The Pitch: Comedy has long mined the rich vein of desire running within most average citizens for fame — or at least some kind of recognition. That yen for the spotlight is what allowed ’60s duo Coyle and Sharpe and modern day bellower Billy Eichner to turn “man on the street” interviews into improvised gold and fed the creation of far too many prank shows.
It’s also a craving that Nathan Fielder has spent the last decade twisting to absurdist ends, both on his acclaimed Comedy Central series Nathan For You and in his behind-the-scenes work on shows like How To with John Wilson and Sacha Baron Cohen’s Who Is America? In each one, everyday people willingly put themselves under the eye of a TV camera, often revealing too much of themselves in the process. The results are either damning, heartwarming, or simply ridiculous.
The brilliance of Nathan For You was how Fielder served as a valence in each episode, using his dry presence and out-of-the-box ideas to affect the businesses and people he was meant to help. In Season 1, for example, he attempted to both get new customers for a struggling pizzeria and get the owner to include him in her will. Fielder’s presence only got larger as the series went on, as in the fantastic fourth season installment where he went to insane lengths to create a wild story he could use as an anecdote for his appearance on Jimmy Kimmel Live.
The Rehearsal (HBO)
Fielder looms just as large in his incredible new series The Rehearsal. As with Nathan For You, the supposed goal of the show is to help real people prepare for difficult conversations or big life changes by putting them through a practice session with actors posing as loved ones, friends, and bystanders. But as the first season wears on, Fielder, playing a needy and insecure version of himself, becomes as much a part of the rehearsals as the folks he is supposedly assisting, and uses these interactions to reflect on his existential woes. Be prepared for many shots of Fielder staring off into the distance with a look of pained contemplation on his face.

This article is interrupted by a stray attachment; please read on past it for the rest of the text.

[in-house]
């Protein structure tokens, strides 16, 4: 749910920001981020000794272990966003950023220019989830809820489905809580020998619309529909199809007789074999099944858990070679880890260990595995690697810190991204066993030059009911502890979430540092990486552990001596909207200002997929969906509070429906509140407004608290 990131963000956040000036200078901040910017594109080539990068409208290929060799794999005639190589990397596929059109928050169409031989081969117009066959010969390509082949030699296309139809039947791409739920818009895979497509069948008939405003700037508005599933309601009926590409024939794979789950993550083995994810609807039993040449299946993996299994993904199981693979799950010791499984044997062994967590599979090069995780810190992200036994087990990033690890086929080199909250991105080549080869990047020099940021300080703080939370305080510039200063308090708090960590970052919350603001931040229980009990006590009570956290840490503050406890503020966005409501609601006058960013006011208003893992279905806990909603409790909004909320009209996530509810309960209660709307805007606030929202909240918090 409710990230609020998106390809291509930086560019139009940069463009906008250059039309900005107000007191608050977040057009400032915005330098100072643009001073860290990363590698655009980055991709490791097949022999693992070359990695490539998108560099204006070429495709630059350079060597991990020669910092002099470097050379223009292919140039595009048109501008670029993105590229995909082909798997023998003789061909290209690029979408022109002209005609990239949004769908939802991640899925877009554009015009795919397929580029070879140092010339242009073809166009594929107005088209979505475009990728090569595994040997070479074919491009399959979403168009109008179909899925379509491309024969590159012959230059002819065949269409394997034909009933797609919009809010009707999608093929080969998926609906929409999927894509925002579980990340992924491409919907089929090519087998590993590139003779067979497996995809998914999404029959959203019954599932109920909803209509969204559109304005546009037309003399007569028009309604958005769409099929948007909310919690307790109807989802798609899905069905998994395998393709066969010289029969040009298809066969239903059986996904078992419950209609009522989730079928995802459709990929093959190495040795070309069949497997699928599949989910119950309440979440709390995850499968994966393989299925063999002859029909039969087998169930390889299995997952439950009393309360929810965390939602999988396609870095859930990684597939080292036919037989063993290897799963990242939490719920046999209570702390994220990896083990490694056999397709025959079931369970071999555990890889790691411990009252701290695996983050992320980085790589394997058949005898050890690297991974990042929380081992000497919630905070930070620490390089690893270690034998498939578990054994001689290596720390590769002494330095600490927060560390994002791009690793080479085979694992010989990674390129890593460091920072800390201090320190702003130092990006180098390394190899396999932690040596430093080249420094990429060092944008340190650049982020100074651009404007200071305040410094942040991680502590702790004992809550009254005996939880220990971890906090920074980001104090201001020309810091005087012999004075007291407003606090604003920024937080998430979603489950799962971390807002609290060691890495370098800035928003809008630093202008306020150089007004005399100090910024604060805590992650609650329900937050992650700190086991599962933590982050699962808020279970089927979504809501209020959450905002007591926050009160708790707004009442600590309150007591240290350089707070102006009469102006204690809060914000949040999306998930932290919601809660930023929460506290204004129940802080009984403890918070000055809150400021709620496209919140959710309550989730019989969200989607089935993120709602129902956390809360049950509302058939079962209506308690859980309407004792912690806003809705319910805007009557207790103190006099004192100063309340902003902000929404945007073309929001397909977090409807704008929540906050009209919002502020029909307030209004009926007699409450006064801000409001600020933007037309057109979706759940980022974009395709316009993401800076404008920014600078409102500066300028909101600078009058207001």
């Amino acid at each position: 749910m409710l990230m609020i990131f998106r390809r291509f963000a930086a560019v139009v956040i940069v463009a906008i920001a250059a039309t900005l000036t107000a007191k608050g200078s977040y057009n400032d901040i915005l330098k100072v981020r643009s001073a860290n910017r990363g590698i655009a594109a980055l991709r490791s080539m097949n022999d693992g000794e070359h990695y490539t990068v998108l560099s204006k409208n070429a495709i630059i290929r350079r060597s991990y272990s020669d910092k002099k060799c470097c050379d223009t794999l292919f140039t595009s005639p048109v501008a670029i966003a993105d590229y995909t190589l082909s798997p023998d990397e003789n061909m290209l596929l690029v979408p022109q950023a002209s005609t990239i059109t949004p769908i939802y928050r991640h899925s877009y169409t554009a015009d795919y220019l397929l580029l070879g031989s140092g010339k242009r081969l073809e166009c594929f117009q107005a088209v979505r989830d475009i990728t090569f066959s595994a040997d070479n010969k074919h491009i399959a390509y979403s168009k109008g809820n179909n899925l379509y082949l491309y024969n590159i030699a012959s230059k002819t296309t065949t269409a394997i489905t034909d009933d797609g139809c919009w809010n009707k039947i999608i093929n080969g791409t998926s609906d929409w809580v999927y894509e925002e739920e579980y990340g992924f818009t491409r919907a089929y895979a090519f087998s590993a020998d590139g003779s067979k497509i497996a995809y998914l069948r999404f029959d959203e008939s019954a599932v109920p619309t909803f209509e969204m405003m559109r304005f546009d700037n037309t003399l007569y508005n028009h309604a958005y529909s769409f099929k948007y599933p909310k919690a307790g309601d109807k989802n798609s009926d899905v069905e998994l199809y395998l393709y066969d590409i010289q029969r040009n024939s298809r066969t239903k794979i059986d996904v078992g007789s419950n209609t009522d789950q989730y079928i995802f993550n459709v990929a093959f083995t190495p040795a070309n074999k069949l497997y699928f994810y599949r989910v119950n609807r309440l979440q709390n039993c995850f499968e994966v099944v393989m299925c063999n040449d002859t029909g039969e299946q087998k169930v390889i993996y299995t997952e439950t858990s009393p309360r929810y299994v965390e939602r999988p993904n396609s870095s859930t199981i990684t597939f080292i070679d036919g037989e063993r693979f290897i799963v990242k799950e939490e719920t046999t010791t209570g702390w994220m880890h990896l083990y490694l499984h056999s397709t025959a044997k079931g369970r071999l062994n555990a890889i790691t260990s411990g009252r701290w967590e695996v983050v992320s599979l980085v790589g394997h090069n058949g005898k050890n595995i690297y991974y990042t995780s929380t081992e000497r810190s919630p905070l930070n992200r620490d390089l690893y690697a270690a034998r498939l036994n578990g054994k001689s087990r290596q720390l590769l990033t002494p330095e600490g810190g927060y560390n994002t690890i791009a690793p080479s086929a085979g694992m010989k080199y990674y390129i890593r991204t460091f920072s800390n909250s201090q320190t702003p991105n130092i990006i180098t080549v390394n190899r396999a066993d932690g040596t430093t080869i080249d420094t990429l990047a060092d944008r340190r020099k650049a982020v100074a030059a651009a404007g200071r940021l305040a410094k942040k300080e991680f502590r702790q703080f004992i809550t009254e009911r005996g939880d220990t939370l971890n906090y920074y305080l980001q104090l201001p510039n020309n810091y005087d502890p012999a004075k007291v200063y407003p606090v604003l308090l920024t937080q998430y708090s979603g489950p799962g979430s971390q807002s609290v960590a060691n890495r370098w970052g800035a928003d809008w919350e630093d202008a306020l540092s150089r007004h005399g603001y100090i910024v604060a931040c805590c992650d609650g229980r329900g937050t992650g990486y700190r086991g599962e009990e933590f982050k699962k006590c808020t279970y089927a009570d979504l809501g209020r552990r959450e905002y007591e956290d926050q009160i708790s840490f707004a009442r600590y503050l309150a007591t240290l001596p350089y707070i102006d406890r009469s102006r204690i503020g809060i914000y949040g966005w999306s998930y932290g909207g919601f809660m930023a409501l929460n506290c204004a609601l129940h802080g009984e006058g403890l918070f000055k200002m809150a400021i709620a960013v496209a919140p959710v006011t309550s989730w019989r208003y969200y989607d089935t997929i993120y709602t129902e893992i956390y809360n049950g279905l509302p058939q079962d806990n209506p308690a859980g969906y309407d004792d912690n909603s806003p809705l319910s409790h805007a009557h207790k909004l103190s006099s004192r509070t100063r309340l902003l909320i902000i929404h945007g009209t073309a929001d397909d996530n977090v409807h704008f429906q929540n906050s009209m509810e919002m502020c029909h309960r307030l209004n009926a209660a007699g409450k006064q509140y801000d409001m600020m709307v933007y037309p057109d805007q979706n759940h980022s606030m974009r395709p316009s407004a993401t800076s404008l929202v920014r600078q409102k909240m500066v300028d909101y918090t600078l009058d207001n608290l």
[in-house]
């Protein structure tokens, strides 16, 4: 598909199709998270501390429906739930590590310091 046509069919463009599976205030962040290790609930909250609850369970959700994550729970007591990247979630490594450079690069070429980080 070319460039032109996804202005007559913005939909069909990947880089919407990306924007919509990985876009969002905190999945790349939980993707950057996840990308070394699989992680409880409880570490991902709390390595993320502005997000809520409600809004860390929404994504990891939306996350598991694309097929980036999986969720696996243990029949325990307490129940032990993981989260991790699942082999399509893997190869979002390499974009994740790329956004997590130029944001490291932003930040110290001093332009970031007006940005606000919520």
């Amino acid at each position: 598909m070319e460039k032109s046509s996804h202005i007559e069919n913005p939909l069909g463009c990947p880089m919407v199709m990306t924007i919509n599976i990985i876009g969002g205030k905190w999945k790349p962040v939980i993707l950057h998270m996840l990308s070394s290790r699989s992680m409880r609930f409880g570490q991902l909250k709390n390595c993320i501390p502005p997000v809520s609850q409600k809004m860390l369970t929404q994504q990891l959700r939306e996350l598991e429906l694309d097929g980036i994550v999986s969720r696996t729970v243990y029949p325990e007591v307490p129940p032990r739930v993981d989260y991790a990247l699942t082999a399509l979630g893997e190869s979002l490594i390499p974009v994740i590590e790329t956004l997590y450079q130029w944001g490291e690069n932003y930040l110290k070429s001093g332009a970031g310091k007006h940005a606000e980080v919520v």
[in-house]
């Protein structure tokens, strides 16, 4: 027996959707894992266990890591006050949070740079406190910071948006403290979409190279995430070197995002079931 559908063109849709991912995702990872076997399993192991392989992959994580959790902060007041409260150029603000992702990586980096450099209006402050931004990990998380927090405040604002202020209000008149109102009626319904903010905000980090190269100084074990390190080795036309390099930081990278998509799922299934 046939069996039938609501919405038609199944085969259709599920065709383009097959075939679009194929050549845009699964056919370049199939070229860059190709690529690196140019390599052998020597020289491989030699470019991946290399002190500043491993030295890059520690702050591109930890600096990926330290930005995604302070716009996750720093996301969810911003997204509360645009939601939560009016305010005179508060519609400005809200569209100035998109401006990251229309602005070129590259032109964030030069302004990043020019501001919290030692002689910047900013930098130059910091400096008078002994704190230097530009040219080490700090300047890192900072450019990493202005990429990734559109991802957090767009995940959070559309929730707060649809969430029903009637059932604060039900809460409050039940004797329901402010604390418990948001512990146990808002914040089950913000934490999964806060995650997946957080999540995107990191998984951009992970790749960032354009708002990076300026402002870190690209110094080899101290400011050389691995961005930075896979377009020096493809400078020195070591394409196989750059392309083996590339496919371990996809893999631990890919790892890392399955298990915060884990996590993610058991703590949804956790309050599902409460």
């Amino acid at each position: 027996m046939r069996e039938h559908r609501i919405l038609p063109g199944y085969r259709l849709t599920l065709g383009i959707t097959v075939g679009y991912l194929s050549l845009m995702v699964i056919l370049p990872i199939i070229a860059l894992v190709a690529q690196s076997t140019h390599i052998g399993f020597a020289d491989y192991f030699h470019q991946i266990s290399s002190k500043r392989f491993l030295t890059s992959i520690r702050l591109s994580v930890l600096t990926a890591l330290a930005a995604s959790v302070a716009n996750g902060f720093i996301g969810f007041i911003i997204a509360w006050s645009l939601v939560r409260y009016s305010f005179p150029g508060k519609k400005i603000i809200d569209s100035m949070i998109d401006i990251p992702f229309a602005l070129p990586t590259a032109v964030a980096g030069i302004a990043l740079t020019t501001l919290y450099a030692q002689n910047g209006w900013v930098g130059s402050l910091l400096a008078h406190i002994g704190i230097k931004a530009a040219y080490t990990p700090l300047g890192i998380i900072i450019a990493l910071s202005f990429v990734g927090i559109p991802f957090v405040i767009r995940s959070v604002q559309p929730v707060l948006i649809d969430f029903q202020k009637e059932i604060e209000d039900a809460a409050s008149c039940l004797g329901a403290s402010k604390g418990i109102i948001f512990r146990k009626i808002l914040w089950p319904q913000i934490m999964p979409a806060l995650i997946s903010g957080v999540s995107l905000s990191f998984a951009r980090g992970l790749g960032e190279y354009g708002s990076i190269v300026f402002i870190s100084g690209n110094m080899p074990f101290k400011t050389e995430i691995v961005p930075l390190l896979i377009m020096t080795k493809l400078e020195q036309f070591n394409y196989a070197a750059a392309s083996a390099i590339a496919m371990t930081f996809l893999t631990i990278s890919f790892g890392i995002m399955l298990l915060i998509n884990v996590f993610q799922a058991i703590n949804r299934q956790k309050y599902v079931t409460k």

Is There Something You’re Avoiding? While those moments provide the beating heart of The Rehearsal, the comedy often comes via the outsized personalities of the clients Fielder works with, and the outrageous lengths he goes to in hopes of achieving their goals.
The opening episode centers on a geeky New Yorker who wishes to fess up to a prickly member of his bar trivia team that he doesn’t have an advanced degree. Simple enough, yes? In Fielder’s hands, it becomes a Herculean effort involving a meticulous reconstruction of the bar where the confession is to take place, stocks it with extras, and has his client go through the evening multiple times in order to be prepared for any possible scenario.